But i actually dont even see the deformity until they get bigger, but by then they all look to happy and active for me to cull them =/. and weirdly enough,compared to the normal ones, the deformed ones are much stronger than the normal ones :O. Like more of my normal ones die out compared to the deformed ones.
  8. Jaysee

    JayseeFishlore LegendMember

    Nutrition plays a large roll in fry development.
  9. Butterfly

    ButterflyModeratorModerator Member

    How are they deformed?
    If the spine is bent start feeding some veggie flakes or maybe some algae to nibble on. This will get some vitamin c to them.
    early on in my fishkeeping I had the same problem and a more experienced fishkeeper told me to do that for my adults of breeding age and I never had another fry deformed in that way.

    This will not cure the ones already deformed.
  10. OP

    ILikeFishiesValued MemberMember

    oh i see :eek:, i've actually recently bought hikari mini algae wafers, and i have to say that all my fish are loving it, they're like fighting over it o.o. I pop in about 3 every alternate or 2 days, even my betta likes it xD.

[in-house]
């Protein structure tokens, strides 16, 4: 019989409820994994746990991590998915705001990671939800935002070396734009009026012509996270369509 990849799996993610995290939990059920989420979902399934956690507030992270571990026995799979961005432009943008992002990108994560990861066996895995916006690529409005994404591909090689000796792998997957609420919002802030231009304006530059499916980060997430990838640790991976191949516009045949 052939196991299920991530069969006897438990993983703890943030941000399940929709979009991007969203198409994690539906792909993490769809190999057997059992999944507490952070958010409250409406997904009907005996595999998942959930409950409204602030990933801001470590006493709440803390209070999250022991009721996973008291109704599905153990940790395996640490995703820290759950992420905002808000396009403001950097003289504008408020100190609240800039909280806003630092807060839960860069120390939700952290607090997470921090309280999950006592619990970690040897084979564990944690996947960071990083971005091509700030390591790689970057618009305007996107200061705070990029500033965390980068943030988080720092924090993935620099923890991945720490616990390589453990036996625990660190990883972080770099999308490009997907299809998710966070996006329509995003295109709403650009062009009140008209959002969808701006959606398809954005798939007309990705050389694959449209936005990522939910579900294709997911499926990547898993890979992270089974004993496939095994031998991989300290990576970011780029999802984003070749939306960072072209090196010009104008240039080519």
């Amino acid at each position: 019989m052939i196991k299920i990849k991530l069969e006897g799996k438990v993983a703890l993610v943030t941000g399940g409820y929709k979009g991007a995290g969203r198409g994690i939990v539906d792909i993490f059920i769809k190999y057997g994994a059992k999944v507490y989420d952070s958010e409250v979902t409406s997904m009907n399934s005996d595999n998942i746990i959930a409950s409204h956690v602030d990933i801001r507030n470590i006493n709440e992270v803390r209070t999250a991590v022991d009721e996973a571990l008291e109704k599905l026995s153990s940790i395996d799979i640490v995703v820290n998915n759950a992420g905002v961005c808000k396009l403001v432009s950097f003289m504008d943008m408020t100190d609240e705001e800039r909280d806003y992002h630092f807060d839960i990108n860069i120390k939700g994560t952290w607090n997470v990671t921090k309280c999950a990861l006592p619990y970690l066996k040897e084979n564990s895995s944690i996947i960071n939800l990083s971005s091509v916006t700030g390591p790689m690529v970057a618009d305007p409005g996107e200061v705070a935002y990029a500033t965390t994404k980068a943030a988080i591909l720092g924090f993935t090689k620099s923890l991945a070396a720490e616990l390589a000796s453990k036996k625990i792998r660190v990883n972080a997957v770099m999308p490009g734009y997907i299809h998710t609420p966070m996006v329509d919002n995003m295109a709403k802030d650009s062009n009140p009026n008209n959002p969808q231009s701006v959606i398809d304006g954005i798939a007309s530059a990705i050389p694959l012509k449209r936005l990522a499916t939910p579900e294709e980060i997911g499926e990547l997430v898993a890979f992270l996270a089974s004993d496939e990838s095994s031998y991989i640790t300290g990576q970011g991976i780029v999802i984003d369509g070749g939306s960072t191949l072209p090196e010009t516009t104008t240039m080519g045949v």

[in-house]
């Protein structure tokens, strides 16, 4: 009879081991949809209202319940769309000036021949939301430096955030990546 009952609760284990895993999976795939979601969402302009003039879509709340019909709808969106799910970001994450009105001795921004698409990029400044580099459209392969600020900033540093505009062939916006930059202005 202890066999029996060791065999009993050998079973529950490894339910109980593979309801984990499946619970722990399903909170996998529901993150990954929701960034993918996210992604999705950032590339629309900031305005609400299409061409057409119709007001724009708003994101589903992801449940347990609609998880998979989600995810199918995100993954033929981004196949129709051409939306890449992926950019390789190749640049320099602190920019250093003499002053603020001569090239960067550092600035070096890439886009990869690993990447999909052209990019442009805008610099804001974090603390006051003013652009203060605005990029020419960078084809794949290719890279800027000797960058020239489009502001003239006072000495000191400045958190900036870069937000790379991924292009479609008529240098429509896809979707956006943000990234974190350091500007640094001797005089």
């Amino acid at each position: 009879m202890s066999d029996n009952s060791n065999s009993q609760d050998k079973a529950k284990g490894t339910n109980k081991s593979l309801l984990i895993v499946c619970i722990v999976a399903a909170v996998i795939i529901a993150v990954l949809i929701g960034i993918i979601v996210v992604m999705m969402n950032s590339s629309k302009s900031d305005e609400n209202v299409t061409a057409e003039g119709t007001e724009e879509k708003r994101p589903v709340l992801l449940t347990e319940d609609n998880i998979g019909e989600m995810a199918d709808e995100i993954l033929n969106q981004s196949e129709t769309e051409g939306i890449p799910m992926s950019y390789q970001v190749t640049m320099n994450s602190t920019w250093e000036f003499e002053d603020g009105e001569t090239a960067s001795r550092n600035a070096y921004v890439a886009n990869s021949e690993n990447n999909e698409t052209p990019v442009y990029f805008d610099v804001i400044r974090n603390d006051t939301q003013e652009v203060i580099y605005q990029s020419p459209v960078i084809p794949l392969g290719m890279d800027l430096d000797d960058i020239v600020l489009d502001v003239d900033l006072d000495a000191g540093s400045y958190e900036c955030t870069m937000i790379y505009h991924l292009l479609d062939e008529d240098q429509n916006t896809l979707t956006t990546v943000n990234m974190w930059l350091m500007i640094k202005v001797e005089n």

My deformed frys kind of...err have a bent spine, its like S shaped?..but not too curvy, just a little wiggly spine. But despite them being deformed, they actually look pretty, their tails have very strong colours to it.
  11. Butterfly

    ButterflyModeratorModerator Member

    Yep that's how mine looked. Many algae wafers are heavy on protein so check yours out.
    They will also pick at softened zucchini as well as algae.
  12. OP

    ILikeFishiesValued MemberMember

    i think i've already mentioned this in earlier posts when someone recommended that i feed my fish zucchini, but not once in my life , in any markets here have i ever seen zucchinis o_O.

    Also, what should i be looking for in my algae wafers? any specific ingredients that are important?
  13. Jaysee

    JayseeFishlore LegendMember

    No Malaysian zucchini eh?
  14. OP

    ILikeFishiesValued MemberMember